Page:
Calling The Bottom On Arena

| About: Arena Pharmaceuticals, (ARNA)

The past two weeks have played havoc on stocks. Between Superstorm Sandy shutting down markets, the presidential election, and what seems to be a re-alignment of priorities, the street seems to be in lull mode. The question is when will a bullish sentiment return and to what level can it drive the market.

Arena Pharmaceuticals (NASDAQ:ARNA) is a speculative play on its anti-obesity drug Belviq. The drug has FDA approval and is awaiting DEA scheduling before it can be launched. Arena competitor Vivus (NASDAQ:VVUS) also has an anti-obesity drug, Qsymia, that is FDA approved. In the case of Vivus, DEA scheduling was not needed and the company launched Qsymiua on September 17th.

Despite the natural competition between the two companies and those that invest in them, there is a certain shared goal. Getting anti-obesity drugs back on the market after more than a decade, getting insurance companies to buy into the benefit of getting a handle on obesity and diabetes and to cover the drugs, and getting consumers and doctors to buy into the idea that a prescription drug may be a meaningful solution to an obesity problem that some say is epidemic. Whether investors like it or not, the Vivus and Arena wagons are hitched together.

Earlier this week both companies reported Q3 earnings. Vivus went first in the pre-market and Arena waited until the market closed. For all intents and purposes these calls were not really about the financial data, but rather the early sales of Vivus' Qsymia. The Vivus call provided the first initial flavor of how an anti-obesity drug might perform in the market, as well as what the challenges and successes might be.


Being the first FDA approved anti-obesity drug to hit the market in years, it is little surprise that the street and investors placed high expectations on these companies, but in particular Vivus since it already had its product on the market. The data delivered by the company was not to the level the street was looking for and both Arena and Vivus suffered for it.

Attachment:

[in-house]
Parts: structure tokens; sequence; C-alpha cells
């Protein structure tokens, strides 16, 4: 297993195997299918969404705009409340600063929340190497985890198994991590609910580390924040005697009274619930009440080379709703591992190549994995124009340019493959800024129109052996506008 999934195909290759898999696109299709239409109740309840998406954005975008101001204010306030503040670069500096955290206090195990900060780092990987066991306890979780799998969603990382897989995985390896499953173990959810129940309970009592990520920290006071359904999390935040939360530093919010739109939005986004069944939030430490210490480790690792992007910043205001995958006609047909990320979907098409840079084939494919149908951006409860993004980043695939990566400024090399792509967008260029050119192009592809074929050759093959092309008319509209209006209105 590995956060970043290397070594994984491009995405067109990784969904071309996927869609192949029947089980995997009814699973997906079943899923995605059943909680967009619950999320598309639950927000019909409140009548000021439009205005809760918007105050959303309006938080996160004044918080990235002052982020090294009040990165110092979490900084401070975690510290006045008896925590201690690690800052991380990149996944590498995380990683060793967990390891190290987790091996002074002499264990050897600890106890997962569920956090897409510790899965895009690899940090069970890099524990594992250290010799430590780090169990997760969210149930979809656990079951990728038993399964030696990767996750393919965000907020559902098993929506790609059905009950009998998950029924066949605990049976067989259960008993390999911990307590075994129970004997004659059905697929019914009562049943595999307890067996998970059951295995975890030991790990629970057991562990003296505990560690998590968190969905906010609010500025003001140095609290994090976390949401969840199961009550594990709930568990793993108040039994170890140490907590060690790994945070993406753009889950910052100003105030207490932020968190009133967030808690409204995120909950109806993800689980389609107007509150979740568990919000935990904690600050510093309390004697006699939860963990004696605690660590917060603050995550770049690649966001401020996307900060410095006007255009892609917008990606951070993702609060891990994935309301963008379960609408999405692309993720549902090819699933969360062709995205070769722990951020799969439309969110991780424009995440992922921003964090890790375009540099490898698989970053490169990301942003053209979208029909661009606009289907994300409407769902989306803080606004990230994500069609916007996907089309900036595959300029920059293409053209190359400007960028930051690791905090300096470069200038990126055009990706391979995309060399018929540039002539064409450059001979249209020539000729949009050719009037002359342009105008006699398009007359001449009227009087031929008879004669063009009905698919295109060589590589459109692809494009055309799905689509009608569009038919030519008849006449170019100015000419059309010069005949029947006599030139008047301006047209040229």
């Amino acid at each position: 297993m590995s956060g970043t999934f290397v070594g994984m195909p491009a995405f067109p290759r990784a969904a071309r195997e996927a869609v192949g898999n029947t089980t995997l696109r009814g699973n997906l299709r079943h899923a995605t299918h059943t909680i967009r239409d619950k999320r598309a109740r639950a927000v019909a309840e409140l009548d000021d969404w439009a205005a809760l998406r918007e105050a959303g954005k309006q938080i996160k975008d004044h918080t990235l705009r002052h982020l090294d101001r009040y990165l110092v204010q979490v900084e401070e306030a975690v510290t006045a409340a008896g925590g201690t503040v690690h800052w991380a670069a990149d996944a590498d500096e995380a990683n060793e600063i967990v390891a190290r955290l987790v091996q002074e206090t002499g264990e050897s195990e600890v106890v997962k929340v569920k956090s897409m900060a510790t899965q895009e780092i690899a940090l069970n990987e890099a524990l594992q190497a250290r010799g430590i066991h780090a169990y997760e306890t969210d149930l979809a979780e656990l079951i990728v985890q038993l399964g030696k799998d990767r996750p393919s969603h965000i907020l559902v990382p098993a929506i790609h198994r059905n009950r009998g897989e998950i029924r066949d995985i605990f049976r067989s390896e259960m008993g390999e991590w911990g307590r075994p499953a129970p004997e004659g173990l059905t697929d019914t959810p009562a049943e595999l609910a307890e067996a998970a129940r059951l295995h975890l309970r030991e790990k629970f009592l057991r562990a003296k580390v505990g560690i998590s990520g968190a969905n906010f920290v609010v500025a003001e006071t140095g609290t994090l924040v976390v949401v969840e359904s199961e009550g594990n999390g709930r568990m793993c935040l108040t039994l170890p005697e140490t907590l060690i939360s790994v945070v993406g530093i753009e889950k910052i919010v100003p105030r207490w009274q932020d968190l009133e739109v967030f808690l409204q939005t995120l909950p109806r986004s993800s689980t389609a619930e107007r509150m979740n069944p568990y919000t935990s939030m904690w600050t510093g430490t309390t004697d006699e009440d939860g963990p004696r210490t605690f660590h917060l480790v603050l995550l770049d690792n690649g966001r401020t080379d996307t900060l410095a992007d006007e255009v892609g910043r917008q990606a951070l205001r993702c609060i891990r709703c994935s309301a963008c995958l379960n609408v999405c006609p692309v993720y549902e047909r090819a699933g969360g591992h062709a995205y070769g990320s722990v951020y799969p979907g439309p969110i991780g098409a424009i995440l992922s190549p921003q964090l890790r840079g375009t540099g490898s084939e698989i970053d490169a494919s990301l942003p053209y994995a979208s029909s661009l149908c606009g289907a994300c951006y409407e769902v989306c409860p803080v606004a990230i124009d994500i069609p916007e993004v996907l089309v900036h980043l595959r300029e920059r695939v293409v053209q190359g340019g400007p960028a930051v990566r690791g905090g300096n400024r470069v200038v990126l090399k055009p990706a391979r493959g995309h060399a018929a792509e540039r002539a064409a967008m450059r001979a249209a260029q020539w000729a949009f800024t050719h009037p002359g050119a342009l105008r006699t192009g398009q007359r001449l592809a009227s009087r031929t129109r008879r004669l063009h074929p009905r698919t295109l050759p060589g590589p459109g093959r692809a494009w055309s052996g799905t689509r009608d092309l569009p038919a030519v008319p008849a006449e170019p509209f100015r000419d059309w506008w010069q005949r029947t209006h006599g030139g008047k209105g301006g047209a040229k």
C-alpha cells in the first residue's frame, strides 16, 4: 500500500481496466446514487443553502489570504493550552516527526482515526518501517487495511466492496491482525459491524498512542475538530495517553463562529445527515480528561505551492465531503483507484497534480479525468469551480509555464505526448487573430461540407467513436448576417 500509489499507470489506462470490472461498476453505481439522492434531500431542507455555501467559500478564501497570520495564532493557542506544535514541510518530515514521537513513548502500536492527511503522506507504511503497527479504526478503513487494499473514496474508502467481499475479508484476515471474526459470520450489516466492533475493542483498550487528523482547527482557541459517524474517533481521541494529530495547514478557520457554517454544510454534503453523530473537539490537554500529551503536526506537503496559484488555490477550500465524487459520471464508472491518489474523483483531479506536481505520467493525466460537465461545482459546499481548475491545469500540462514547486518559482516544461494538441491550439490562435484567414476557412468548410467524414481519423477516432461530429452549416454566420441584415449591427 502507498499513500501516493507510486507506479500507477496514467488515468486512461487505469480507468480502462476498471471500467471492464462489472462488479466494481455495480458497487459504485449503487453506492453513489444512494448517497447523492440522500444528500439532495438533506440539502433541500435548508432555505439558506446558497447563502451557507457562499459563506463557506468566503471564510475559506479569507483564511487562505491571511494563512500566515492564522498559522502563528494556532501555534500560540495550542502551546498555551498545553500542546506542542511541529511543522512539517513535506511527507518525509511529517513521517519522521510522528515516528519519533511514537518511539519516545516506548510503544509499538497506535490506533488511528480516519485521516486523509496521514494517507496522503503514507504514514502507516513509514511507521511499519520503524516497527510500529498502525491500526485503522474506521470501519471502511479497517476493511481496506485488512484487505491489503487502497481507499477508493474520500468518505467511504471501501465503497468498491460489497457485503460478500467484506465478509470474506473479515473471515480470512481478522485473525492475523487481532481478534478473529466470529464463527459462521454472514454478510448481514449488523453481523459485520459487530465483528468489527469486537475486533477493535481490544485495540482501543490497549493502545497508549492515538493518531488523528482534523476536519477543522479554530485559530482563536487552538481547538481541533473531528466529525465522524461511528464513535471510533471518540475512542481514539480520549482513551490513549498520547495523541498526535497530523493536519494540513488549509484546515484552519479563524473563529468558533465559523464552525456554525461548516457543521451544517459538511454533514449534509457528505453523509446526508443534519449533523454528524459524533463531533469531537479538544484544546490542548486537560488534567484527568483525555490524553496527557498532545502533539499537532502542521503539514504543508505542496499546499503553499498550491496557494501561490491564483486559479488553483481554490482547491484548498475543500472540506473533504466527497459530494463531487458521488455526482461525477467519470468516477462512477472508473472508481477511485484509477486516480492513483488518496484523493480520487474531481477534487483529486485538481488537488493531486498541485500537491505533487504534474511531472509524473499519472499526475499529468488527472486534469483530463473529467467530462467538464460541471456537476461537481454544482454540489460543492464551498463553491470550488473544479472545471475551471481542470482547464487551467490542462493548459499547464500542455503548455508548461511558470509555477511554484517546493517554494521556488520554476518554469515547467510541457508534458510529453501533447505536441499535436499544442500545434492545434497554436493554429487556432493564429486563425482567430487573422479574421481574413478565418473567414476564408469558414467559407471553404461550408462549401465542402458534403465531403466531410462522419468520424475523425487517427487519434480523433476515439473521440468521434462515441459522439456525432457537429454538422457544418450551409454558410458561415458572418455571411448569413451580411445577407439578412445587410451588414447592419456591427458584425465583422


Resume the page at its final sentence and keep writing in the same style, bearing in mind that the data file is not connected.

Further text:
Over the first 6 weeks Vivus saw 5,560 prescriptions written for Qsymia. On average each prescription equates to $160 in revenue per month. Essentially with that pool the company will be knocking on the door of $900,000 per month in revenue. Not impressive, but it is just the beginning. One hurdle the company faces is that while prescriptions are being written, the lack of insurance coverage to pay the bill is having consumers think twice and not actually filling the script. The company stated that 30% of those that got prescribed Qsymia did not turn out buying it.


With the tepid reaction to the Vivus call, it was only natural to assume that Arena will have similar hurdles. Arena stock took a hit as well. One big difference is that Arena was able to narrow its losses, and there is a sentiment that Arena's Belviq may be more widely prescribed as it does not have the mail order REMS component that Vivus' Qsymia has and while it may be conjecture that Belviq is safer.

Investors need to bear in mind that whether Arena will enjoy more success is subjective. The issue at hand is that if a perception is created that Arena will have an easier path to sales and prescription filling and that doctors are waiting for Belviq to hit the market in lieu of prescribing Qsymia, the equity might gain support at current levels.

There is a market for anti-obesity drugs. There is also a huge market for over-the-counter solutions. The benefit that Arena has is that Vivus is cutting the path that Arena can benefit from. If Vivus can get more insurers to cove Qsymia, then it is only natural that Arena's Belviq will benefit.

In my opinion, after the initial sales announcement by Vivus, the analyst community is tempering expectations now. That will mean that the exuberant numbers we saw some considering will now be brought down to reality.

What we all need to remember is that the Vivus results represented just 6 weeks of progress. The numbers are growing, the participating pharmacies are growing, and we can anticipate that insurance acceptance will grow as well. By the time Arena's Belviq hits the market we should have more results on Vivus' Qsymia, more realistic expectations, and a better market to sell to. These are all positives.

The run to $20 per share for Arena that some were anticipating is further away now and perhaps that is a healthy thing. My expectations are that Arena can hit $11 on DEA scheduling news. Arena will launch Belviq within a month of that news.

The key for investors is identifying the bottom for a buying opportunity. At the moment, it looks like the $7.00 to $7.25 is the bottom. Moving up and getting the equity back into gear will take time, and news from the DEA.

Disclosure: I am long ARNA. I wrote this article myself, and it expresses my own opinions. I am not receiving compensation for it (other than from Seeking Alpha). I have no business relationship with any company whose stock is mentioned in this article.